The results of the pre-test were used to perform independent-samples T test, with the mean values of 53.8750 and 53.0606 for Class A and Class B, respectively, F = 0.278, t = 0.521, p = 0.604 > 0.05, ES = 0.128, justifying that the difference between the two classes was not significant, which indicated that the two groups were homogeneous with similar English proficiency.
The results of the pre-test and post-test for the two groups were listed and compared below (Table 7). Comparing the mean values of the pre-test and post-test, we can see that Class A made greater progress than Class B after one academic year’s study. It was also worth noting that SD of the two classes moved in opposite ways, indicating that individual difference in English proficiency reduced in Class A, but increased in Class B.
Congruously, independent-samples T test of the post-test of two groups also proved that the difference in progress between the two groups was significant, F = 1.324, t = 3.306, p = 0.002 < 0.05, ES = 0.892. Moreover, ANOVA was conducted on the results of the pre-test and post-test between the two groups, respectively. Results of ANOVA suggested that the progress of Class A was significant, F (1, 62) = 44.037, p = 0.000 < 0.05, and that Class B also made significant progress, F(1, 64) = 10.274, p = 0.004 < 0.05, but not as much as that of Class A. The results suggested that the level of EFL learner autonomy was positively correlated with the level of EFL proficiency.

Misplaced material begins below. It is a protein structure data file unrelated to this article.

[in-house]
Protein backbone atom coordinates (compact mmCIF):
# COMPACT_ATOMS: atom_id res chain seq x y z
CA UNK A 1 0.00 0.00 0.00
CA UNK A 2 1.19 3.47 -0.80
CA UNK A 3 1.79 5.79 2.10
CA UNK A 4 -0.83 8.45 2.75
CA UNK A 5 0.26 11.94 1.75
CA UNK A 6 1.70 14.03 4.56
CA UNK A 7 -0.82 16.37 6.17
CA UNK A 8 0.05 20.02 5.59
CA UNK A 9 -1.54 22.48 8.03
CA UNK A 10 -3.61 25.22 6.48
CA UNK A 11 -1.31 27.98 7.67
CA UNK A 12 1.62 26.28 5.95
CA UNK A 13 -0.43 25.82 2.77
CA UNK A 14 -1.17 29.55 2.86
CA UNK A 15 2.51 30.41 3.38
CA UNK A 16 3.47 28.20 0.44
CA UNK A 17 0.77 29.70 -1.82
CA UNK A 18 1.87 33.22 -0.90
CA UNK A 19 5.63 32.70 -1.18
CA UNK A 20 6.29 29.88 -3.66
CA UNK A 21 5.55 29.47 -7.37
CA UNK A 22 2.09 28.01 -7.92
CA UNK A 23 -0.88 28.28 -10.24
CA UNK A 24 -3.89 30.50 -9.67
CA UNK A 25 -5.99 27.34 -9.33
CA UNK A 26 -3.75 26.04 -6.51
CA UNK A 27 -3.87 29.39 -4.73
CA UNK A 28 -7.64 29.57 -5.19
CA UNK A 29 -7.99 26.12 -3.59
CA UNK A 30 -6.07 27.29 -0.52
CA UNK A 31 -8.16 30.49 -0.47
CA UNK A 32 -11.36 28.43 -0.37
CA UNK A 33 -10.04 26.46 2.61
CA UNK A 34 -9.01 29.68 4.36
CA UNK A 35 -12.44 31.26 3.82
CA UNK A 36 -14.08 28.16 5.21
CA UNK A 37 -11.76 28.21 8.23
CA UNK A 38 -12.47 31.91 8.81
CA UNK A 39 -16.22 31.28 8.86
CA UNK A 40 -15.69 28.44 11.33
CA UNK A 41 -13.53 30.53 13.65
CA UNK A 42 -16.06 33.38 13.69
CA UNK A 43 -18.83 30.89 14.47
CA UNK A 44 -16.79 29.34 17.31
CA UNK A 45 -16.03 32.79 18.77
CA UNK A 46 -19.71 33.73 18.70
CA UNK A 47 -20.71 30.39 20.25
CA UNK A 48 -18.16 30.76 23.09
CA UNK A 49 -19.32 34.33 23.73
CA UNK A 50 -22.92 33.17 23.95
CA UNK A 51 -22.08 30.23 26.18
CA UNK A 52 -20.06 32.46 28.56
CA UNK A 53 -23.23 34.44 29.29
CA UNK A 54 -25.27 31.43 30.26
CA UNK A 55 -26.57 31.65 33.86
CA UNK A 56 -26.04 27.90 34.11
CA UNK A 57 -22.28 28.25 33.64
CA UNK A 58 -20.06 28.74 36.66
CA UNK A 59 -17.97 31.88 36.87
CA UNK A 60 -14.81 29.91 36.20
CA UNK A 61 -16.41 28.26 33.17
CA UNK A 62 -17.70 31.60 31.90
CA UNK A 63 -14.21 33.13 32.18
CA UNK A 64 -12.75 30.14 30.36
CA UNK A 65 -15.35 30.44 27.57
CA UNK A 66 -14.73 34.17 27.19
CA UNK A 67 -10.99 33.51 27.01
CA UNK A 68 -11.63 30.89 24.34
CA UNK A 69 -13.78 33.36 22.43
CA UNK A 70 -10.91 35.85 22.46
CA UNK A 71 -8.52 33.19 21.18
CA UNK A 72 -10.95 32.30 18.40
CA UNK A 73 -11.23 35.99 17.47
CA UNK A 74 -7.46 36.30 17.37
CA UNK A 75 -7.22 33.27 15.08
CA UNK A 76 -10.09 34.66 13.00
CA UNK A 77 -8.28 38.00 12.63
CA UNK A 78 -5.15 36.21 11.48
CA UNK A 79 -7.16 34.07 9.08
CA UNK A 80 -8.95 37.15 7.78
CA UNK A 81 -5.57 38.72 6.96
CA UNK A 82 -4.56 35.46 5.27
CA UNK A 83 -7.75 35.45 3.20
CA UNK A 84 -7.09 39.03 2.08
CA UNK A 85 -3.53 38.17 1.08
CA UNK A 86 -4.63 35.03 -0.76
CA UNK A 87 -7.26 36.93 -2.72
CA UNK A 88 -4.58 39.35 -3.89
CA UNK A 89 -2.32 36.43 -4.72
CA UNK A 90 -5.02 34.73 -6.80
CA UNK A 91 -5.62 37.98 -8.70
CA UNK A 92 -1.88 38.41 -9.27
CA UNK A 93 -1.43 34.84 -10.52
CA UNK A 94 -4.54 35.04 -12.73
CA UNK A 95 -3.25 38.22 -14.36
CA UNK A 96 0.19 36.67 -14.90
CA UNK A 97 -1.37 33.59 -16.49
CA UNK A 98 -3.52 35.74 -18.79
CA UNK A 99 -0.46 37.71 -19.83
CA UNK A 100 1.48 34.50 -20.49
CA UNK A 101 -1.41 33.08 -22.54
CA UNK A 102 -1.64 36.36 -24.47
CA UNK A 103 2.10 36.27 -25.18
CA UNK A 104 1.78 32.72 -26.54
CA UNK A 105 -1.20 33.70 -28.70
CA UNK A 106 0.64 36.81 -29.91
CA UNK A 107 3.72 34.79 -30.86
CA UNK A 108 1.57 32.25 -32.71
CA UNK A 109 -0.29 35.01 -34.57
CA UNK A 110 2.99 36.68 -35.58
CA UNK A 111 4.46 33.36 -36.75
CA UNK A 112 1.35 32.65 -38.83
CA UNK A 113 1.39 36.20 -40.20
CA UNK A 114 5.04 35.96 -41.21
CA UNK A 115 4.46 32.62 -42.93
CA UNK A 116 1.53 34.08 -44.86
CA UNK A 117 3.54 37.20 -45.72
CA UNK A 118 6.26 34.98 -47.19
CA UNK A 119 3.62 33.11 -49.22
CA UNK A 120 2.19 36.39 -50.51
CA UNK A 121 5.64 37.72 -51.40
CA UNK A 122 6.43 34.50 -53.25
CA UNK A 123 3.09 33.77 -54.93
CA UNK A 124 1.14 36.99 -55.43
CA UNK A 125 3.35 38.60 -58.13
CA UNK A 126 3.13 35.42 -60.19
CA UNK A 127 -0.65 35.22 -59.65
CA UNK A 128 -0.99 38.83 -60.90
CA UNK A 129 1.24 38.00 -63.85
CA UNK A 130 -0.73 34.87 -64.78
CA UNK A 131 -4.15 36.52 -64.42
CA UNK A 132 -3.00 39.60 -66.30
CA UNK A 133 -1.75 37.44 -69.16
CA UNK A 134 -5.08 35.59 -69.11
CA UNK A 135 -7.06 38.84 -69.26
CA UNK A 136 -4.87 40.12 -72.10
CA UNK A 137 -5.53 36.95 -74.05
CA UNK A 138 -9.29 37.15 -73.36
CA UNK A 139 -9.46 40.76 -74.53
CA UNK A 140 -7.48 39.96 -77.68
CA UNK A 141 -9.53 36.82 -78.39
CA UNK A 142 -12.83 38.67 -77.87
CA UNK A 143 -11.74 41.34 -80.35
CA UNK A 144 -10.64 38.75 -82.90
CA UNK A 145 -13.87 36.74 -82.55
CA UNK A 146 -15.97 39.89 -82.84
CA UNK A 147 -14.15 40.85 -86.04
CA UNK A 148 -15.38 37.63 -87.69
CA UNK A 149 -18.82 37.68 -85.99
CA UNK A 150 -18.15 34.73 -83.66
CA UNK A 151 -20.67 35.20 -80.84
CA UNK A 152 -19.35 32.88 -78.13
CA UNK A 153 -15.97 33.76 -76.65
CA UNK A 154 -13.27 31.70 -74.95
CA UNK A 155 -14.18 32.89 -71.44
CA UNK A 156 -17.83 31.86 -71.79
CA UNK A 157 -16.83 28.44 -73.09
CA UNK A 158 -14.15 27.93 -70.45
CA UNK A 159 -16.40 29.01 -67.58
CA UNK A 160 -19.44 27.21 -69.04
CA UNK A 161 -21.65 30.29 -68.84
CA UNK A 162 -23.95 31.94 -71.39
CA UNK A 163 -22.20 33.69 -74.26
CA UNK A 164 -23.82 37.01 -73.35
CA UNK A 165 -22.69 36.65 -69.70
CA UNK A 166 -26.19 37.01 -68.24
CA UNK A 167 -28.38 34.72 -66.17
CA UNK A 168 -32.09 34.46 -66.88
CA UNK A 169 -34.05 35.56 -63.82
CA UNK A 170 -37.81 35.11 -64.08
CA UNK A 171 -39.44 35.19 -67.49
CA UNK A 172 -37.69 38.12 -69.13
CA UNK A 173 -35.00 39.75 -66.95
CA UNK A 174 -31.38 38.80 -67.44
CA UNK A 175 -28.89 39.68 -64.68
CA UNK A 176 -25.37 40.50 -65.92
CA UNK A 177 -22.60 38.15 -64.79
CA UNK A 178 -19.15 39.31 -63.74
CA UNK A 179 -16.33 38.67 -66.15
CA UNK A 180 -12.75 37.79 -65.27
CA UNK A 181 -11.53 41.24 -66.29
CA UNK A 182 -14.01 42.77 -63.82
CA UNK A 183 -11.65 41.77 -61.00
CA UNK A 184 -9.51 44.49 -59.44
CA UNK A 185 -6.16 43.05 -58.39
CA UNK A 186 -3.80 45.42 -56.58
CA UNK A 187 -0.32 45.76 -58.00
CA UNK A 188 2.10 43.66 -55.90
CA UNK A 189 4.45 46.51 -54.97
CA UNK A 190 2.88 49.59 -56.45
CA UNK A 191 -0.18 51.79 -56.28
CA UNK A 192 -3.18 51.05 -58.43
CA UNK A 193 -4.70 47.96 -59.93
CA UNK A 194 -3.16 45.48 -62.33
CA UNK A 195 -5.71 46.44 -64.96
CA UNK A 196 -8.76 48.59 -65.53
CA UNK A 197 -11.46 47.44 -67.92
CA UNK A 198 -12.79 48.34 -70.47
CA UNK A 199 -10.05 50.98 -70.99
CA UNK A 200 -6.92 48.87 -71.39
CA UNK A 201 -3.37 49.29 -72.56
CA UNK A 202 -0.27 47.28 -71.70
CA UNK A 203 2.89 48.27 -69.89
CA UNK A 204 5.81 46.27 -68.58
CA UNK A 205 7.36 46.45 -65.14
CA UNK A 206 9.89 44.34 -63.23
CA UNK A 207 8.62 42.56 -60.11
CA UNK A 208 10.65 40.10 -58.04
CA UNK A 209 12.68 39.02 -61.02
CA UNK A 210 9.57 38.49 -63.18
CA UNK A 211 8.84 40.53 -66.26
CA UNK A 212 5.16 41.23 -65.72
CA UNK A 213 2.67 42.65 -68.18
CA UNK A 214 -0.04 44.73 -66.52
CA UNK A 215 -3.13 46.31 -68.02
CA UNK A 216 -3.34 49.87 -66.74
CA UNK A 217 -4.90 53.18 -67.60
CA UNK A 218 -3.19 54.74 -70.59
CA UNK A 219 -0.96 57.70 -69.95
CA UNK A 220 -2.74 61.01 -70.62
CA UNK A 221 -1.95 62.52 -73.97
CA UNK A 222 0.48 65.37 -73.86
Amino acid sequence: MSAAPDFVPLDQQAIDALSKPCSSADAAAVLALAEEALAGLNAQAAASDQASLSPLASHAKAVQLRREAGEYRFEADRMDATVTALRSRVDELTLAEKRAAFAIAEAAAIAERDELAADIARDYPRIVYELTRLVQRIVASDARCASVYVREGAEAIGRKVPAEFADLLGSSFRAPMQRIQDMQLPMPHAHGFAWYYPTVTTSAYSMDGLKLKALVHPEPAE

Evidences from the journals
A simple journal format was set to guide the participants what to write in the journal. It was also convenient for the author to transcribe them. A journal contains five components: date, topic and content, positive effect, problems or weaknesses, and solution (Table 8). Data collected from the journals were transcribed into three parts. They were evidences verifying the effect of the APLA and the students’ progress in learner autonomy. The following three kinds of journal provided evidences to prove the hypotheses that basic need satisfaction motivated self-regulated learning and that strategy training improved learning effectiveness and efficiency dramatically.
Evidences from peer observation
The observation journal recorded the strengths and weaknesses of teaching methods, learning activities, learners’ attitudes, learning performance, and learning climate in class. The observation log showed that in the first couple of months there was not much difference between the two classes. Then gradually Class A became more and more active and enthusiastic in presenting collaborative learning outcomes, providing comments and assessment for classmates, while Class B was somewhat passive. The results demonstrated “significant peer effects among college students”(Lu 2014; Ha 2016). Some typical comments on Group A are quoted as follows.